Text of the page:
Director of BBC Northern Ireland Peter Johnston confirmed he was involved in decisions relating to the Newsnight investigation that wrongly linked a senior Conservative politician to child sex abuse in north Wales.
An inquiry into the programme, conducted by Director of BBC Scotland Ken MacQuarrie, found "unacceptable failings" by the corporation.
Mr Johnston - who is on the BBC's national management board - has said he is not considering his position and is awaiting further details of the investigation.
Senior BBC employees are facing the prospect of disciplinary action after the corporation admitted the Newsnight programme, which mistakenly implicated Robert McAlpine in a child sex abuse scandal, failed to complete "basic journalistic checks".
It comes as British Prime Minister David Cameron and Culture Secretary Maria Miller added their voices to growing criticism over the £450,000 (€560,000) pay-off given to former director-general George Entwistle, calling it "hard to justify".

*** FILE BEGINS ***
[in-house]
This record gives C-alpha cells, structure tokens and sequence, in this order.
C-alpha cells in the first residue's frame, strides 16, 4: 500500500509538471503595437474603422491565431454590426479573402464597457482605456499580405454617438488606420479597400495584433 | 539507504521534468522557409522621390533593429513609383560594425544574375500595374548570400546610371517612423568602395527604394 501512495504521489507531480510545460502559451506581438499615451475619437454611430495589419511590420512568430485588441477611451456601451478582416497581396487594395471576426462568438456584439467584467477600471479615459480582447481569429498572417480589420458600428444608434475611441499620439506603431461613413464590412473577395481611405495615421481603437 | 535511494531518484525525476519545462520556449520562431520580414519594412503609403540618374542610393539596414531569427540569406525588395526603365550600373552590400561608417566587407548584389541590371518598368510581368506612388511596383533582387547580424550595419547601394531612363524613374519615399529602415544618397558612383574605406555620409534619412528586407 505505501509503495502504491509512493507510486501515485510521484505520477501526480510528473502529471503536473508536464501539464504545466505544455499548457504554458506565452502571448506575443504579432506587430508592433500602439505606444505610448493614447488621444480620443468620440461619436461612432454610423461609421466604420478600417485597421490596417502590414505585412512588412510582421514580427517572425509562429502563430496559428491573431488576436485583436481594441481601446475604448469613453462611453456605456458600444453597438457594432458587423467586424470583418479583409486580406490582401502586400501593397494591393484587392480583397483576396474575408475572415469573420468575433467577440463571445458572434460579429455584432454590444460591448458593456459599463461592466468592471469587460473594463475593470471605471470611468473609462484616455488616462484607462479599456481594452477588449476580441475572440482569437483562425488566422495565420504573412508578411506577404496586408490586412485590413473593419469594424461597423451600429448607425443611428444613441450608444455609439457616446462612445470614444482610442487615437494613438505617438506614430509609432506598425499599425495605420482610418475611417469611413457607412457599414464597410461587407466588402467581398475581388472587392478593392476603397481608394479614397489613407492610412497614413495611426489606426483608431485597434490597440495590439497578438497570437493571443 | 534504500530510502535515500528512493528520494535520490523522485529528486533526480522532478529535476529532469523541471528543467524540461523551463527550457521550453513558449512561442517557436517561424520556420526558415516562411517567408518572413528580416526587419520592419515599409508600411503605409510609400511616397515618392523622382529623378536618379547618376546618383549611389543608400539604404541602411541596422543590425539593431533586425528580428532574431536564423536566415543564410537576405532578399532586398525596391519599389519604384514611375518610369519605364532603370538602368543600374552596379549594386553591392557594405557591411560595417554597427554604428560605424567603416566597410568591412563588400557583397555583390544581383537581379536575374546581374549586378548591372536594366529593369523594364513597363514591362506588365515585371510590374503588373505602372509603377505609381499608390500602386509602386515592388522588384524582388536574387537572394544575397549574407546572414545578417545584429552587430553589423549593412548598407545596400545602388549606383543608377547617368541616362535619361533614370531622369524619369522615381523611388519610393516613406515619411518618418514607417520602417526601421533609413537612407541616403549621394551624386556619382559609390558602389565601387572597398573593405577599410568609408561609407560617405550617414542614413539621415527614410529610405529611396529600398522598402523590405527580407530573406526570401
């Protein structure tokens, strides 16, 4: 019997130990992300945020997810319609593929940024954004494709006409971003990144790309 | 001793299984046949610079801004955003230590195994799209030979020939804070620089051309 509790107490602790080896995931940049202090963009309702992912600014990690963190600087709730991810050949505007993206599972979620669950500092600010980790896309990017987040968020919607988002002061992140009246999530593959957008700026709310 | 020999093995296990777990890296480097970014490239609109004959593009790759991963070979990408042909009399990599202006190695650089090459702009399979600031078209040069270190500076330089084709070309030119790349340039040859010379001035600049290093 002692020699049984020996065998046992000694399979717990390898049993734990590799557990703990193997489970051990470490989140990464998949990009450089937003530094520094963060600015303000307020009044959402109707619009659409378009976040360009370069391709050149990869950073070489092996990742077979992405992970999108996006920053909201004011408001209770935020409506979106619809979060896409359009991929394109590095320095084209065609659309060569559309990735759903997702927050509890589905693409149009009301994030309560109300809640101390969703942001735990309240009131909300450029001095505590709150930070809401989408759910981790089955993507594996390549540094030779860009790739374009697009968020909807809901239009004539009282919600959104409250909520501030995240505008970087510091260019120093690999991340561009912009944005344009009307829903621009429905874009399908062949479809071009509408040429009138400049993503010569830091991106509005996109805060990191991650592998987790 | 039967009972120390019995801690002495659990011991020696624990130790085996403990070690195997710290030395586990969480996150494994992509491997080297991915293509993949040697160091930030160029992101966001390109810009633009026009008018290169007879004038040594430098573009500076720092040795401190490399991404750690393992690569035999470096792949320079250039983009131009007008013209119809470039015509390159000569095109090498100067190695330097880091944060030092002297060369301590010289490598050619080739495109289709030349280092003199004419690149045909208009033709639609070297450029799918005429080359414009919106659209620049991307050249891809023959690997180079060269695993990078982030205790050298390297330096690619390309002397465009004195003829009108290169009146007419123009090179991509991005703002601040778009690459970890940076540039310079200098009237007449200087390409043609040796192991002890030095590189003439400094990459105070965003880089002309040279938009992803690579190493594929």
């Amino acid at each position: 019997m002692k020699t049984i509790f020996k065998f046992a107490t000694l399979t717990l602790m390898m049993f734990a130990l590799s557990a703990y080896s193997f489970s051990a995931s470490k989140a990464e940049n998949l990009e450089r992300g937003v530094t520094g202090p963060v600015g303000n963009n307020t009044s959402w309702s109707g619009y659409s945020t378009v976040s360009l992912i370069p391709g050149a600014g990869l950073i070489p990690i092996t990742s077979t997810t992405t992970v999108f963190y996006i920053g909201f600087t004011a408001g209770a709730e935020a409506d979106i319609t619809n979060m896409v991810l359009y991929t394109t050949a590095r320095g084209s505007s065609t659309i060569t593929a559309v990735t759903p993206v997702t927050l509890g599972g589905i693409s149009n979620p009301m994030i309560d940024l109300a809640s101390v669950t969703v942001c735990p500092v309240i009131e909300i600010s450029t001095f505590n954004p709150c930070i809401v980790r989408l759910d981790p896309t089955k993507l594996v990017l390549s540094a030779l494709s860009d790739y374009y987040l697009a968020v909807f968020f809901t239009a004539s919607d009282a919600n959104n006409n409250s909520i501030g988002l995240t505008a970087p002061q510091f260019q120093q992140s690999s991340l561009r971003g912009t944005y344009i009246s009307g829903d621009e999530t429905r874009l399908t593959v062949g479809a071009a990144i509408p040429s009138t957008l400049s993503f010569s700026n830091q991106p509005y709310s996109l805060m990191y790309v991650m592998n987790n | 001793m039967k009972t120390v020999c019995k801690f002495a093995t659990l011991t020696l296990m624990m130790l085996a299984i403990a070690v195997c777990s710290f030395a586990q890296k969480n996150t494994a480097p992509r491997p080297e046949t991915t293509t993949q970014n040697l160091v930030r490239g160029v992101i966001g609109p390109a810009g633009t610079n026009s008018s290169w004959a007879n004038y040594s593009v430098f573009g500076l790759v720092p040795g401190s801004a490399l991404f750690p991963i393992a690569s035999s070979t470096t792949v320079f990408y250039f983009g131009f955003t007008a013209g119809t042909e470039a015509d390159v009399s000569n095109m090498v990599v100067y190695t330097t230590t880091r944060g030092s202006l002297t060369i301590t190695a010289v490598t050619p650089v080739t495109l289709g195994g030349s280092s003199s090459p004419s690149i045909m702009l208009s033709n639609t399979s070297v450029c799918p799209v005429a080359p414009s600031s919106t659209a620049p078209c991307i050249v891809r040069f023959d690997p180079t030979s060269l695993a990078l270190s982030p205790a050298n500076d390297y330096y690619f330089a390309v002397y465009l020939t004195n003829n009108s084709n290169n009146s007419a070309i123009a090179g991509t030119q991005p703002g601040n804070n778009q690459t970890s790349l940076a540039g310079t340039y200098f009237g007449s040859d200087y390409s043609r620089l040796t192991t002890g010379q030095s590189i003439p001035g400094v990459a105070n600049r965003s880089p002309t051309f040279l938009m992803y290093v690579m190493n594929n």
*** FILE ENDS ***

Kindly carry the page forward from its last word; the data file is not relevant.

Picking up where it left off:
Mr Entwistle, who resigned on Saturday, has been awarded a full year's pay after bowing out 54 days into his reign, despite normally being entitled to only half that figure.
BBC Trust chairman Lord Patten yesterday defended the sum, saying it was "justified and necessary" to allow a clean break and avoid lengthy delays.
The settlement was discussed in Westminster on a further day of drama, which saw two senior figures - BBC director of news Helen Boaden and her deputy Stephen Mitchell - step aside from their posts temporarily.
Last night, the official report into the botched Newsnight programme by Mr MacQuarrie found there was confusion about who had the ultimate responsibility for "final editorial sign-off" on the story that falsely linked Mr McAlpine to a paedophile ring.
In the report, he said the programme's editorial management structure had been "seriously weakened" as a result of the editor having to step aside over the Jimmy Savile scandal, and the departure of the deputy editor.
Mr MacQuarrie added that there were shortcomings in the quality of the journalism.
He said: "During the editorial decision-making process, some of the basic journalistic checks were not completed.
"Specifically, identification was not confirmed by photograph with the first victim. The second victim could not be traced in order to provide up-to-date corroboration."
Although legal advice was sought over the report, no right of reply was offered to the unnamed individual at the centre of the allegation.
The programme featured an interview with Steve Messham, an abuse victim who said a senior political figure of the time abused him. He later said he wrongly identified his abuser and apologised.